The bridge before me was no ordinary bridge. I slowed my pace to
take in the details of the intricately tiled walkway design with
its Thai and Greco-Roman overtones. Catfish finned lazily in the
pond below and on both sides of me were marbled statues that served
as silent vanguards to nobility. The far bank enticed me to cross
over to immerse myself in its vibrant natural green, a welcome
change from the neon glow of Bangkok traffic. There was no man-made
noise, only a sedating harmony of Thai songbirds. Like paint on an
artist’s palette, flowers of all types and varieties splashed their
colors over the landscape, tempting the gardener in me as honey
attracts bees. I was mesmerized.
While Bangkok’s Grand Palace attracts many tourists with its
massive size, decor and history, Bang Pa-In is my favorite palace
tour. Thailand’s many kings made Bang Pa-In their summer residence
for good reason. The palace is surrounded by a river and lush
gardens, and its many buildings are filled with Thai history and
culture, making for a delightful escape from the hectic pace of the
Bang Pa-In lies 36 miles north of Bangkok by rail, 38 miles by
road and can be enjoyed on a separate tour, or as a great side trip
on any Ayutthaya tour. It’s a must-see attraction because it isn’t
duplicitous with any other Thailand tour.
The best way for clients to enjoy the palace is by optional boat
ride to Bang Pa-In, which provides a snapshot of life along the
I observed tons of salt being loaded onto freighters, novice
monks taking a dip in the river and shrimpers pursuing freshwater
prawns. Refreshments are not served, so remind your clients to pack
water or soft drinks.
I kept a zoom lens on my camera at all times, because it’s a
prerequisite to capture the klong lifestyle that invariably zips by
The Bang Pa-In Royal Palace dates back to the 17th century, but
meticulous maintenance makes it appear as if it was built just
yesterday. While most tourists complete the tour in one to two
hours, I recommend several hours touring the various side
buildings, gardens and residences.
One of Thailand’s former monarchs, King Chulalongkorn, was
especially fond of gardening, and he built numerous pavilions and
gazebos laid out in a lush natural setting. One of the highlights
of this tour is the intricately manicured plants and shrubs in the
shapes of deer, rabbits and elephants.
The Ho Tower offers a fabulous, 360-degree look at the entire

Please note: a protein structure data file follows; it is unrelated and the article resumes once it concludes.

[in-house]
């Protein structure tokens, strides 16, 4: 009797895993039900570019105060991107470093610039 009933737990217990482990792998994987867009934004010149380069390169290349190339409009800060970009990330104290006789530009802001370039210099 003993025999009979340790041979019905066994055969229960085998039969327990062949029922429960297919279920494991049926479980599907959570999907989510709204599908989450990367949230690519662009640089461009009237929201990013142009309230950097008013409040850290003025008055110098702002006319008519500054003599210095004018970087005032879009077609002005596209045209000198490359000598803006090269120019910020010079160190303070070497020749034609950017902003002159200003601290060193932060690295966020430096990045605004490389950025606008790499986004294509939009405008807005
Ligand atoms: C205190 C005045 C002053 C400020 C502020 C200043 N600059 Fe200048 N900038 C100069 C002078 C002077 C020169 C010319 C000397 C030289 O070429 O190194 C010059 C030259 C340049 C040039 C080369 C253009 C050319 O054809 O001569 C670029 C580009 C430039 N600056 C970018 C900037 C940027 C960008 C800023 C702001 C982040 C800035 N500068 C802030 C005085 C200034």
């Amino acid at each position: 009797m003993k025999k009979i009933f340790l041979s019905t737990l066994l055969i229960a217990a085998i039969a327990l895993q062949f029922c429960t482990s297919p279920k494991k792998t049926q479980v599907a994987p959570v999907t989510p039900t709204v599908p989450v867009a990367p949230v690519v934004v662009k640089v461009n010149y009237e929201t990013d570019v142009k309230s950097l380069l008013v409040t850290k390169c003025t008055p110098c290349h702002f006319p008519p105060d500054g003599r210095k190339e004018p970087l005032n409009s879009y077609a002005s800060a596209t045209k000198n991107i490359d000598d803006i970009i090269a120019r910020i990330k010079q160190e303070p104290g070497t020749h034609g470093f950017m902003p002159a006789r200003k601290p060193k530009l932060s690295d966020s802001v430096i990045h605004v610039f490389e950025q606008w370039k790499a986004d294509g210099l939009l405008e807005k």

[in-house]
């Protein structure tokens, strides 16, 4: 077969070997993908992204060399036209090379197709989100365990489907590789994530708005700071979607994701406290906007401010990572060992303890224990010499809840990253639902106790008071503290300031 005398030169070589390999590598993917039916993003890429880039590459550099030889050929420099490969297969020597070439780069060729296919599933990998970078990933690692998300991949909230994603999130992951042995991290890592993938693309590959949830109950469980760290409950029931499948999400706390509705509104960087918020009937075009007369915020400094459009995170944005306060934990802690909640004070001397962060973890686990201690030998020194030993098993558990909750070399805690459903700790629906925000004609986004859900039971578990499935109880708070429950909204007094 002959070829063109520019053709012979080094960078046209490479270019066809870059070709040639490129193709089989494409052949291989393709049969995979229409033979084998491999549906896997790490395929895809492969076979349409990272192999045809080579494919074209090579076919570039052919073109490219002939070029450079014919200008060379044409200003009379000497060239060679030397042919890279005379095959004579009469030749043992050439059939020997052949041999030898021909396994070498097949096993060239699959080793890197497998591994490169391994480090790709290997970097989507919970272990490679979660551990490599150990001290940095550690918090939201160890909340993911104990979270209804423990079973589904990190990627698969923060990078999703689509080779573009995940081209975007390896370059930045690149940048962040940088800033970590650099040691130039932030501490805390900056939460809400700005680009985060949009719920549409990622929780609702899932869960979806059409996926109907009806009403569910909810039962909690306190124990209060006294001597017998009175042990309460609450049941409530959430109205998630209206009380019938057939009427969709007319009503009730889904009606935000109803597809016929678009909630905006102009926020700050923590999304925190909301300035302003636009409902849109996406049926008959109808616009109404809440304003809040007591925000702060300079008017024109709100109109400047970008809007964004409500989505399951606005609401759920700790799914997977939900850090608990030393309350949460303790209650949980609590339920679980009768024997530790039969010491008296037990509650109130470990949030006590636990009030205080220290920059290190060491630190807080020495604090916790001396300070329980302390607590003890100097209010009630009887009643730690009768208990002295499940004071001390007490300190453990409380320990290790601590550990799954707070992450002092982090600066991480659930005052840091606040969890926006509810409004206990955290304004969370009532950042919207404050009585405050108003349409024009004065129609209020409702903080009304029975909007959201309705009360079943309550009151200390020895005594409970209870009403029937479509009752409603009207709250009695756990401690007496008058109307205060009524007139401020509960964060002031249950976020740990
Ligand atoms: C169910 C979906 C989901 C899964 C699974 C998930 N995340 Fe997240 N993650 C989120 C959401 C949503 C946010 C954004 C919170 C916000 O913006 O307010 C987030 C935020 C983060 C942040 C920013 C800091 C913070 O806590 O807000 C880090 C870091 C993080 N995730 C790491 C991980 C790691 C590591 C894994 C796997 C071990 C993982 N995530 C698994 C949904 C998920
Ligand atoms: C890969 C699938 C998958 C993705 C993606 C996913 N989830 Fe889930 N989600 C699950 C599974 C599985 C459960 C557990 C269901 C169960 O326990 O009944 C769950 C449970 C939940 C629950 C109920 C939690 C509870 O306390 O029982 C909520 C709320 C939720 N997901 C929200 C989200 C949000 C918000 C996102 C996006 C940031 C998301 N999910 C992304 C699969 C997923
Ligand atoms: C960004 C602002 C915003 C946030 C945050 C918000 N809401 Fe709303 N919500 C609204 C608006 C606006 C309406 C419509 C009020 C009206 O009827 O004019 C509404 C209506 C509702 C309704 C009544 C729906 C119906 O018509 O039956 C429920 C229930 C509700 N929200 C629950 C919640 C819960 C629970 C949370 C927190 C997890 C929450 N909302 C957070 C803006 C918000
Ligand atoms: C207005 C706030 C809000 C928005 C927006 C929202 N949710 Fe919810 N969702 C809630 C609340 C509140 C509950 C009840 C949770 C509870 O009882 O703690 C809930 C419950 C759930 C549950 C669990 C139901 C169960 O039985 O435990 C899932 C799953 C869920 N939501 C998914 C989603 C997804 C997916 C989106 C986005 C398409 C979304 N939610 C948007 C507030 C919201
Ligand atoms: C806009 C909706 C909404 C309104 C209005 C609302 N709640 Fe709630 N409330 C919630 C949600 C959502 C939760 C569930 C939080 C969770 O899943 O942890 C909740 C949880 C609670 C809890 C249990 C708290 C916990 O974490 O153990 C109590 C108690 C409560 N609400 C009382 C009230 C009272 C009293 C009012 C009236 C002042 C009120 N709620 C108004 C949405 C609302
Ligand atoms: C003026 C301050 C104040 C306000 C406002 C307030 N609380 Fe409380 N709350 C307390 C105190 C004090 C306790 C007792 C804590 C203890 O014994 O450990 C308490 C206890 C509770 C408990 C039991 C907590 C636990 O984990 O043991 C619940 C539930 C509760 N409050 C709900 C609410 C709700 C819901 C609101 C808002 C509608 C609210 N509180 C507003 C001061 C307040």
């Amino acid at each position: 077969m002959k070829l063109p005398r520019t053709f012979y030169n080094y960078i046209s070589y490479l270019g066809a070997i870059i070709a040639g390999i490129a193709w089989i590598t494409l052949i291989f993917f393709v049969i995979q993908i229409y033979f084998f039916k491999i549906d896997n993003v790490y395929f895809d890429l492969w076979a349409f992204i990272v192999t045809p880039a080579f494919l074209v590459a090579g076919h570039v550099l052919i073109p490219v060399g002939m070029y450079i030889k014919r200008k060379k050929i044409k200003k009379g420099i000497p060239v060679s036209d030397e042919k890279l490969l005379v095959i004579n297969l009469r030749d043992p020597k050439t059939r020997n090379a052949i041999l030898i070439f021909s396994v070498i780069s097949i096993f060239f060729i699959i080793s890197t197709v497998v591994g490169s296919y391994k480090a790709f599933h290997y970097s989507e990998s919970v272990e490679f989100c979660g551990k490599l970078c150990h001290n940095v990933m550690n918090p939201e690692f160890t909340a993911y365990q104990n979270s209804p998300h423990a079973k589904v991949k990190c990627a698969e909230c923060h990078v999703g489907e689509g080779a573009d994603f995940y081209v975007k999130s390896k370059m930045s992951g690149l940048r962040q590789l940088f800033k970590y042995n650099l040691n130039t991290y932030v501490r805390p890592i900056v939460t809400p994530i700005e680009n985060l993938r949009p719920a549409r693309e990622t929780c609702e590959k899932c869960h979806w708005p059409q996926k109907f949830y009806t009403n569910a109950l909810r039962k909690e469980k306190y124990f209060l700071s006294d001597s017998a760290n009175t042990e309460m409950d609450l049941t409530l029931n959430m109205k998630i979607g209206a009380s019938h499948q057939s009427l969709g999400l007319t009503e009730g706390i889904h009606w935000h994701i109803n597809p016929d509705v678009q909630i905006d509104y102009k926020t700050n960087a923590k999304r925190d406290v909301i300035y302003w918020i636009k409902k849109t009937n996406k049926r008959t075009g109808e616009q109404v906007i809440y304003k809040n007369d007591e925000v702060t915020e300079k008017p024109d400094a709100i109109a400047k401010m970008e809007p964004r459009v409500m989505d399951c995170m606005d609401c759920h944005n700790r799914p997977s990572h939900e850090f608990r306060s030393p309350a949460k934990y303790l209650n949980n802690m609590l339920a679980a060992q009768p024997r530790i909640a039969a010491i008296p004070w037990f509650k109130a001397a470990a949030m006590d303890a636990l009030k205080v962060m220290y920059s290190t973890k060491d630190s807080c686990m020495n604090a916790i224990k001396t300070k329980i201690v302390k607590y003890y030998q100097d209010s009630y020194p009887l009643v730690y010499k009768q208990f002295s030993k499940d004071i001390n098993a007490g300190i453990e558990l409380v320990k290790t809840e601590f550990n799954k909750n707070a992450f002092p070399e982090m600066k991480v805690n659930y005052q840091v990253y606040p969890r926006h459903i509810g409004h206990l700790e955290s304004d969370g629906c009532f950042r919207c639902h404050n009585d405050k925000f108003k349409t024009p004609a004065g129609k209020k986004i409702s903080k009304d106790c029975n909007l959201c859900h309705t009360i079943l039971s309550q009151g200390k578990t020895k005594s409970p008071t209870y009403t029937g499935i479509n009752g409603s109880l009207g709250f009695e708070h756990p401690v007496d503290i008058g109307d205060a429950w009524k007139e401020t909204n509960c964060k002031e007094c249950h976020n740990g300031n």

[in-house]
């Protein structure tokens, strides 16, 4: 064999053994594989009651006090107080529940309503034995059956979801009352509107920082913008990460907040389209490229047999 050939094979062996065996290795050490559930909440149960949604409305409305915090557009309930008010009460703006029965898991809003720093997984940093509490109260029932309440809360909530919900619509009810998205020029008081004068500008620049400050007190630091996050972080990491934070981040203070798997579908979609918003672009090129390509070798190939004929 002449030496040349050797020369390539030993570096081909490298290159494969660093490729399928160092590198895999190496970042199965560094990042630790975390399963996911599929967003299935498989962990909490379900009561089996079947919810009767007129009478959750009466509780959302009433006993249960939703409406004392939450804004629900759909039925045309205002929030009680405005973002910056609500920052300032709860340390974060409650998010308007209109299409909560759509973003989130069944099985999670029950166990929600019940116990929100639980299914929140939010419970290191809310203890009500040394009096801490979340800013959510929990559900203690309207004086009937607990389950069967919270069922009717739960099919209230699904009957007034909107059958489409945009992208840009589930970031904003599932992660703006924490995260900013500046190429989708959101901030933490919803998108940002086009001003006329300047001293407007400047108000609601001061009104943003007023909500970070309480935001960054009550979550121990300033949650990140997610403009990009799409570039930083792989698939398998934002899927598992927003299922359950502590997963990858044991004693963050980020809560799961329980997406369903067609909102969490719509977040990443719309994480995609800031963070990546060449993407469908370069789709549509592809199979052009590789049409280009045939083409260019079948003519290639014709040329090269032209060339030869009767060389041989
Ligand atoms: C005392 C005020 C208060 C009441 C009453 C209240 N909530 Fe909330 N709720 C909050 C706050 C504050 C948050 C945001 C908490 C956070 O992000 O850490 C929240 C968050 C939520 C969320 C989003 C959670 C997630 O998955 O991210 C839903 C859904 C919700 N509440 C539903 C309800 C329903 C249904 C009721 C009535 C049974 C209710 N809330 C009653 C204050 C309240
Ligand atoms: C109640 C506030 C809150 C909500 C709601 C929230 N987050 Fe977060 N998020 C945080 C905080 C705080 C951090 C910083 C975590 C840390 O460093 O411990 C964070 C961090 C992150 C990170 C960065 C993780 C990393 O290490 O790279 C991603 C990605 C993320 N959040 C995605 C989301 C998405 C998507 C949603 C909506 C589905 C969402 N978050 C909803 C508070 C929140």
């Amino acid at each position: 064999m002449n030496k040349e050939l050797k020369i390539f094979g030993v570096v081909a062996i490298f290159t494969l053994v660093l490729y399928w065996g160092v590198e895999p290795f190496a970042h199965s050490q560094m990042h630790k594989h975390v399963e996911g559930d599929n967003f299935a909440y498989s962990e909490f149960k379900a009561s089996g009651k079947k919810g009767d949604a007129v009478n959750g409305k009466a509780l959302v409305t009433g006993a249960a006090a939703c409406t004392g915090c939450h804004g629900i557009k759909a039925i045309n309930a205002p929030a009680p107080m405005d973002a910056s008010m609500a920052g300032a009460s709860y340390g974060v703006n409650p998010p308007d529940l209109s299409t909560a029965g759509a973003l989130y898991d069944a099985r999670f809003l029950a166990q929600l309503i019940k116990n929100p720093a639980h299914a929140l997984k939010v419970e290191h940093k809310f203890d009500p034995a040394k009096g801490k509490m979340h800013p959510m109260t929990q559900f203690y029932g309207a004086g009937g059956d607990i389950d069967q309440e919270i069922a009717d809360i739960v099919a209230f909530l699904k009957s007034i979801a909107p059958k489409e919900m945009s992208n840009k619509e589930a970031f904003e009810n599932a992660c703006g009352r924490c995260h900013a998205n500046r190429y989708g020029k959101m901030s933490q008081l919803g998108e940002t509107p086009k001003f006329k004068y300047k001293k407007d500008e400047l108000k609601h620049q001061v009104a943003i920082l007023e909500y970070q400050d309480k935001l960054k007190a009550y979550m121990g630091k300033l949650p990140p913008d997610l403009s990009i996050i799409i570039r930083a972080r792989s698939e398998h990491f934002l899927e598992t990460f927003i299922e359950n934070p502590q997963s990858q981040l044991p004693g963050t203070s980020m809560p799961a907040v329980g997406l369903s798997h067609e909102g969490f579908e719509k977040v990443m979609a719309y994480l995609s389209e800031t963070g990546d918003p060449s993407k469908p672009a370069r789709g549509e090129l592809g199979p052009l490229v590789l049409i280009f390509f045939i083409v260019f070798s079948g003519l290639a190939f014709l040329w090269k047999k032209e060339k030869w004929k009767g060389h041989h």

grounds and countryside and is an easy climb up a long, spiral
staircase. Also called the Sages Lookout, this observatory is
located high enough to capture the breezes that allow a nice
cool-down during midday heat. Because there are few refreshment
stands on Palace grounds, upon arrival I restocked with water and
carried it in a small daypack.
The Phra Thinang and Wehart Chamrun form an intricately
decorated Chinese-style mansion that has ornamented, tiled floors,
exquisite furniture, delicate fretwork on the columns and windows
and a throne room.
The palace was presented as a gift to King Chulalongkorn in 1889
by the equivalent entity of the Chinese Chamber of Commerce. Prince
Ookhtomsky once said that the emperor of China himself can scarcely
have a palace much finer than this.
No photos are allowed to be taken inside the palace rooms, so
look long and remember for always.
Phra Thinang which translates to “excellent and shining heavenly
abode” is lavishly decorated in oil paintings that depict
significant events in Thai history and literature. When Thailand’s
royalty visit Bang Pa-In, they reside in apartments located in the
While Thai military armed guards are scattered throughout the
grounds, there’s no need to take alarm. The palace is a national
treasure, and the guards are tolerant of visitors taking a rest on
the steps or on benches, sitting on the grounds or watching the
events unfold. However, littering and climbing onto the statues
will result in severe reprimand and fines.
An official government-licensed tour guide offers a historical
overview that is worth the slight extra cost when compared to
do-it-yourself tours. Mr. Ohn from Ricco Tours was a perfect guide,
giving us the history and details in either an air-conditioned
building or in the shade.
While the palace is attractive on any day, the colors and
magnificence of the paintings, artwork, flowers and multi-colored
mini-tiles are especially vibrant on sunny days. Early morning
offers the best viewing, with the awakening countryside and
flowers. Plan on touring until midday, before returning to your
hotel or taking in local attractions of Ayutthaya. Take plenty of
film or memory cards.
Bang Pa-In may not be the largest palace in Thailand, but as is
often the case, the best things come in small packages.